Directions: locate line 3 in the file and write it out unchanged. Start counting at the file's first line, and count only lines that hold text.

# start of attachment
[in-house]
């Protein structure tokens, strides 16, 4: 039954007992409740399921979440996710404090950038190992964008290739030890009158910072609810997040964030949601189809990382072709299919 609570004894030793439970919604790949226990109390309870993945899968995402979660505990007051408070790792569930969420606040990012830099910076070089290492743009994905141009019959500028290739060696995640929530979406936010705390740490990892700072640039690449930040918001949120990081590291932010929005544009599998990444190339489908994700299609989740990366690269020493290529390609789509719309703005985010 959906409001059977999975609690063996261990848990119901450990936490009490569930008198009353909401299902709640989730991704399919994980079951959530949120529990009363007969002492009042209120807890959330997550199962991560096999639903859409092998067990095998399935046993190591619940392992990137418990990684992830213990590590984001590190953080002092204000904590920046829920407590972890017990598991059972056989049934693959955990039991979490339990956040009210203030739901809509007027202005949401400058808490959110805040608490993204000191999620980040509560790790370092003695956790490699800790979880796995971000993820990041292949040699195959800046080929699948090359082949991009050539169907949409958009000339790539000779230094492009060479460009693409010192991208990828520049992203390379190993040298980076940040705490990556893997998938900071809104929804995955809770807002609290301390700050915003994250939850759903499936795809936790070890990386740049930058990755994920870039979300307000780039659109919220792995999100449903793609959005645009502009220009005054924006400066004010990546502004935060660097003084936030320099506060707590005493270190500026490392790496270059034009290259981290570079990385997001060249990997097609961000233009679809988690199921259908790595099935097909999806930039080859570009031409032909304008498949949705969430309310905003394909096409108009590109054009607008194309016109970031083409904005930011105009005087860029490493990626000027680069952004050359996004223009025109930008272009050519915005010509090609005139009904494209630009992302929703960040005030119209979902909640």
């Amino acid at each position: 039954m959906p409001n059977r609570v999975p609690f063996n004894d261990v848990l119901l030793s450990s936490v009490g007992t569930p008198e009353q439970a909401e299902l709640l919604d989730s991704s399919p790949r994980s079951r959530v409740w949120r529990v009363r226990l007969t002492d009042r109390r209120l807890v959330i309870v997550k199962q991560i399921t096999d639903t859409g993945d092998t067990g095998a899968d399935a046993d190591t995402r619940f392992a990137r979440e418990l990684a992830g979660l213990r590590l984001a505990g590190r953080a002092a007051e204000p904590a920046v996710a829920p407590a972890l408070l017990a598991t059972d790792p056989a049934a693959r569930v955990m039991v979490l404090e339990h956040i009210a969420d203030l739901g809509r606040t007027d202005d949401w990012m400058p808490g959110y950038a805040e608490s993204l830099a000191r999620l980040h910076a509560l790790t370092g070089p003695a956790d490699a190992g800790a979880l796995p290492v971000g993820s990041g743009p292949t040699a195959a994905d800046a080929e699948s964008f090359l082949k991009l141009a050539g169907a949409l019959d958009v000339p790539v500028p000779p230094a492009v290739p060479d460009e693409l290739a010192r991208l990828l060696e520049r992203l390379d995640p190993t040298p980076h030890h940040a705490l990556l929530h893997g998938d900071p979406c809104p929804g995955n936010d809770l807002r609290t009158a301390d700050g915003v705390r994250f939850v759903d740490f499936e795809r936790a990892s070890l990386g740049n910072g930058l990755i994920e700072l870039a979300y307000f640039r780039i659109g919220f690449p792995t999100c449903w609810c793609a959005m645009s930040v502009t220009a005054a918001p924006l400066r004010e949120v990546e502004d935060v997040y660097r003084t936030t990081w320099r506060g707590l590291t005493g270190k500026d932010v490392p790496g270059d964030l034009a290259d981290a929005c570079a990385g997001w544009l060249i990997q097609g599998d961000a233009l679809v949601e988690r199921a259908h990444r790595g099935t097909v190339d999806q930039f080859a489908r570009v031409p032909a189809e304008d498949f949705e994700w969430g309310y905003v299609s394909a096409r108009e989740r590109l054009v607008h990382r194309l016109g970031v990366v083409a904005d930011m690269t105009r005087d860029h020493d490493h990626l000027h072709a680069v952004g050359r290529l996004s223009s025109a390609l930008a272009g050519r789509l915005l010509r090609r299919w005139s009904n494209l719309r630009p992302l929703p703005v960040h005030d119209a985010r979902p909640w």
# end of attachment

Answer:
């Amino acid at each position: 039954m959906p409001n059977r609570v999975p609690f063996n004894d261990v848990l119901l030793s450990s936490v009490g007992t569930p008198e009353q439970a909401e299902l709640l919604d989730s991704s399919p790949r994980s079951r959530v409740w949120r529990v009363r226990l007969t002492d009042r109390r209120l807890v959330i309870v997550k199962q991560i399921t096999d639903t859409g993945d092998t067990g095998a899968d399935a046993d190591t995402r619940f392992a990137r979440e418990l990684a992830g979660l213990r590590l984001a505990g590190r953080a002092a007051e204000p904590a920046v996710a829920p407590a972890l408070l017990a598991t059972d790792p056989a049934a693959r569930v955990m039991v979490l404090e339990h956040i009210a969420d203030l739901g809509r606040t007027d202005d949401w990012m400058p808490g959110y950038a805040e608490s993204l830099a000191r999620l980040h910076a509560l790790t370092g070089p003695a956790d490699a190992g800790a979880l796995p290492v971000g993820s990041g743009p292949t040699a195959a994905d800046a080929e699948s964008f090359l082949k991009l141009a050539g169907a949409l019959d958009v000339p790539v500028p000779p230094a492009v290739p060479d460009e693409l290739a010192r991208l990828l060696e520049r992203l390379d995640p190993t040298p980076h030890h940040a705490l990556l929530h893997g998938d900071p979406c809104p929804g995955n936010d809770l807002r609290t009158a301390d700050g915003v705390r994250f939850v759903d740490f499936e795809r936790a990892s070890l990386g740049n910072g930058l990755i994920e700072l870039a979300y307000f640039r780039i659109g919220f690449p792995t999100c449903w609810c793609a959005m645009s930040v502009t220009a005054a918001p924006l400066r004010e949120v990546e502004d935060v997040y660097r003084t936030t990081w320099r506060g707590l590291t005493g270190k500026d932010v490392p790496g270059d964030l034009a290259d981290a929005c570079a990385g997001w544009l060249i990997q097609g599998d961000a233009l679809v949601e988690r199921a259908h990444r790595g099935t097909v190339d999806q930039f080859a489908r570009v031409p032909a189809e304008d498949f949705e994700w969430g309310y905003v299609s394909a096409r108009e989740r590109l054009v607008h990382r194309l016109g970031v990366v083409a904005d930011m690269t105009r005087d860029h020493d490493h990626l000027h072709a680069v952004g050359r290529l996004s223009s025109a390609l930008a272009g050519r789509l915005l010509r090609r299919w005139s009904n494209l719309r630009p992302l929703p703005v960040h005030d119209a985010r979902p909640w």